Sunday, March 20, 2011

Nicolai Fechin Art Quotes part 2

By Armand Cabrera



Born in Russia, Nicholai Fechin was Ilya Repins greatest student. Fechin immigrated to the United States in 1923 with the help of W.S. Stimmel, one of his American collectors. The quotes are from the two monographs listed in the bibliography.

The beginner usually endeavors laboriously and literally to match colors he sees (or those he imagines) by mixing endlessly the paints on his palette, and the results are dirty and dead. Everything which is alive reflects color and every reflection is a vibration. Hence, if one wishes to produce this living vibration one must resort to the use of pure basic colors and “build” with them in such a manner as to give this living effect and vibrancy.

The beginner is always tempted to take the path of least resistance .He usually takes as his model the reproductions of some fashionable painter and copies them, believing that by doing so he acquires knowledge. Such a beginning is unsound, because it starts with the end product of the original work- the finished results of an artist’s long and patient toil. Superficially absorbing the final expression, the student bypasses the process of attaining these results and does not comprehend at all the work of creating.

Before defining his own field of work, it is essential for the beginner to acquire a great a variety of knowledge as possible. The more consummate his technique, the easier it will be for him to free himself from all dependence upon a subject. What an artist fills his canvas with is not so important. What is important is how he does it. It is sad if an artist becomes a slave to the object he seeks to portray. He must be able to deal with it according to his own point of view. In other words, the portrayed object must serve as nothing more than an excuse to fill his canvas. Only then does his work acquire value for an artist, when it passes through the filter of his creative idea. Therefore, a beginner must always avoid the conventional, whether it is color, line or, above all of course, in the choice of the subject itself.

Technique should be considered only as a means to an end but never as the end itself. To me, technique should be unlimited, fed by a constant growth in ability and understanding. It must never be mere virtuosity but an endless accumulation of qualities and wisdom.


 
For my own work, I do not like to use medium. This dissolves the paints too much. The pigments mix together and cannot retain their individual distinctiveness and thus again lose much of their fresh intensity.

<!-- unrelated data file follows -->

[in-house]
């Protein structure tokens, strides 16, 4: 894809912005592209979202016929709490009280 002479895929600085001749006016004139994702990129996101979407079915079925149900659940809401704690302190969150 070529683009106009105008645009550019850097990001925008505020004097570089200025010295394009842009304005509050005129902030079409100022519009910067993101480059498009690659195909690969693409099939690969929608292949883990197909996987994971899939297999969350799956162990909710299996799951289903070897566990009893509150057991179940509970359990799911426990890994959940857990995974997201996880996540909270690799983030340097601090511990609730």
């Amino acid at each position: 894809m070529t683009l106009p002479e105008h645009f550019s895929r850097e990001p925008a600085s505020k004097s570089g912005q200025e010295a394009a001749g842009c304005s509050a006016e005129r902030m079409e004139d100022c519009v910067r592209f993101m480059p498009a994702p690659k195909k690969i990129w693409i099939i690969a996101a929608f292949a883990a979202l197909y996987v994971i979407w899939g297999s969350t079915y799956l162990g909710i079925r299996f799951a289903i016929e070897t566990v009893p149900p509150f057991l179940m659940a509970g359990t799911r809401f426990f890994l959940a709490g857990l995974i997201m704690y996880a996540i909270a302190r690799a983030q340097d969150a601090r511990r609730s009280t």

All creation is personal and belongs to you alone. The teacher must not touch this. His main reason for existence is to see that the work of the student is well thought out and constructively organized.




 
I have been asked which of the arts I consider most important. For me, no one particular art is greater than another. I can only say this; when you find yourself in the presence of creativeness…take off your hat.



 

Bibliography
Nicholai Fechin
Harold McCracken
Hammer Galleries 1961

Nicholai Fechin
Mary Balcomb
Northland Press 1975



11 comments:

ivanka k said...

That is such a amazing post! Thanks for sharing. Ivana

Angresano said...

Like a great prizefighter, Fechin could "punch" and "box" take a great punch, was fast and smart. In short he could do it all, a true art spirit. Thank you Armand for the post and his insightful words.

Jason Peck said...

Hey Armand,

This post and the last are great! Thank you for posting this information. I love Fechin!

All the best, Jason

ARMAND CABRERA said...

Ivana,

Thanks. Fechin had a lot of insight and bridged many movements in art giving him a unique perspective.

ARMAND CABRERA said...

Bill,

You are the man! You are right about Fechin one of the great painters ofthe 20th century.

ARMAND CABRERA said...

Jason,

Thanks. I've been enjoying the latest posts on your blog Adventures of the Brush.

adebanji said...

Thanks for sharing-MADE ME THINK DEEP!

Michael Oxley said...

Thanks, Armand! I hadn't known about Fechin until your post and I'm floored by his skill and insight. Now I *must* scout about for a good book on his work.

m

Anonymous said...

Thanks so much for sharing this. he seems to have acquired a lot of experience and familiarity with painting. Hope that I can learn some, too

Gary Locke said...

oh man---if you're ever in Tulsa---go by the Gilcrease museum---they have a gallery of 15-20ish paintings!!! i had never been brought to tears by a painter till i saw these in person. Print doesn't do him justice! I was a fan of his drawings first....but thenn i saw the paintings......it is like 2 different artists.
His daughter-Enya i think is her name has recorded an interview talking about him as a man and an artist...i checked it out of our art library.

As far as I am concerned...the best ever is this Nicholai Fechin. Too bad he couldn't live a couple hundred more years to bless us with the brilliance God gave him. You gotta know there was more in there.

thanx for the post! and the quotes!!!

Brenno said...

Thanks so much for these, Armand. Of the currently available books on Fechin that you have, which one has the best reproductions? I know Balcomb's book was originally published in 1975...does it show in the quality of reproductions? Oh, and does one find many drawings in these books (they are incredible), or is it mostly paintings?